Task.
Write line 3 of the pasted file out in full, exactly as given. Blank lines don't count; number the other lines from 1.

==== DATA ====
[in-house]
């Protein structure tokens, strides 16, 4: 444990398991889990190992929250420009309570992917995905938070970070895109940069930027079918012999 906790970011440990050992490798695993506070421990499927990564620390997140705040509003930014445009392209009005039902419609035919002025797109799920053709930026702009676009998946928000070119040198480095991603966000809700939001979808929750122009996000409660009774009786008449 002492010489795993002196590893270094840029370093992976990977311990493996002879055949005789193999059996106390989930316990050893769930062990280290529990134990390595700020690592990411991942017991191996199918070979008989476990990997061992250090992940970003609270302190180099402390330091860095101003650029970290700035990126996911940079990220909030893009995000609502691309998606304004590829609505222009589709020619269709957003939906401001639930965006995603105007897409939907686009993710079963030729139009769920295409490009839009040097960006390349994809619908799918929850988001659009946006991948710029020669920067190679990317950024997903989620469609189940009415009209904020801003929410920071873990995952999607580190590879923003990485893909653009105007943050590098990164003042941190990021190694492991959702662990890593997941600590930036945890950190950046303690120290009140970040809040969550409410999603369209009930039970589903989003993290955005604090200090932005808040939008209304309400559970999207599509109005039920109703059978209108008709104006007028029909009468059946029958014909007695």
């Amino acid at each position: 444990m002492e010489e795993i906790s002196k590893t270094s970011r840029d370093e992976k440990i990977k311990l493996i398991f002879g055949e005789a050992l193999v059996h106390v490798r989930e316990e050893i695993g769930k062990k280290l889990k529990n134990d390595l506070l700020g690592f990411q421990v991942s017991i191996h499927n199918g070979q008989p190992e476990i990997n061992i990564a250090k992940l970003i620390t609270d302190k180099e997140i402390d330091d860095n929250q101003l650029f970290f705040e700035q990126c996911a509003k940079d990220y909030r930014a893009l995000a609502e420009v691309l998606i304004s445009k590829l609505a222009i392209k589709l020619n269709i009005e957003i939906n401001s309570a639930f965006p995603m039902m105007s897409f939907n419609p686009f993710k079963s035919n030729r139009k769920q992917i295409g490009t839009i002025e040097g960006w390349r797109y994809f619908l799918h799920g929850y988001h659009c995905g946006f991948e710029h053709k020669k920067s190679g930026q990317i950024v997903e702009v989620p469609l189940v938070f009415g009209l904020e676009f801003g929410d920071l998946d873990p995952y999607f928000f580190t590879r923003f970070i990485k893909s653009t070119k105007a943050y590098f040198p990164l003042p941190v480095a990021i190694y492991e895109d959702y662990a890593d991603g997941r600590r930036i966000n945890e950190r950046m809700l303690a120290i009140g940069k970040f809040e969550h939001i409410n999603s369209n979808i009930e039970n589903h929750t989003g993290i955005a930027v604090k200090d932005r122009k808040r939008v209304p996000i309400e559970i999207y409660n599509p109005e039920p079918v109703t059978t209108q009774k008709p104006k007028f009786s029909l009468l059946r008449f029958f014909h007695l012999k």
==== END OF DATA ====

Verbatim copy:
């Amino acid at each position: 444990m002492e010489e795993i906790s002196k590893t270094s970011r840029d370093e992976k440990i990977k311990l493996i398991f002879g055949e005789a050992l193999v059996h106390v490798r989930e316990e050893i695993g769930k062990k280290l889990k529990n134990d390595l506070l700020g690592f990411q421990v991942s017991i191996h499927n199918g070979q008989p190992e476990i990997n061992i990564a250090k992940l970003i620390t609270d302190k180099e997140i402390d330091d860095n929250q101003l650029f970290f705040e700035q990126c996911a509003k940079d990220y909030r930014a893009l995000a609502e420009v691309l998606i304004s445009k590829l609505a222009i392209k589709l020619n269709i009005e957003i939906n401001s309570a639930f965006p995603m039902m105007s897409f939907n419609p686009f993710k079963s035919n030729r139009k769920q992917i295409g490009t839009i002025e040097g960006w390349r797109y994809f619908l799918h799920g929850y988001h659009c995905g946006f991948e710029h053709k020669k920067s190679g930026q990317i950024v997903e702009v989620p469609l189940v938070f009415g009209l904020e676009f801003g929410d920071l998946d873990p995952y999607f928000f580190t590879r923003f970070i990485k893909s653009t070119k105007a943050y590098f040198p990164l003042p941190v480095a990021i190694y492991e895109d959702y662990a890593d991603g997941r600590r930036i966000n945890e950190r950046m809700l303690a120290i009140g940069k970040f809040e969550h939001i409410n999603s369209n979808i009930e039970n589903h929750t989003g993290i955005a930027v604090k200090d932005r122009k808040r939008v209304p996000i309400e559970i999207y409660n599509p109005e039920p079918v109703t059978t209108q009774k008709p104006k007028f009786s029909l009468l059946r008449f029958f014909h007695l012999k």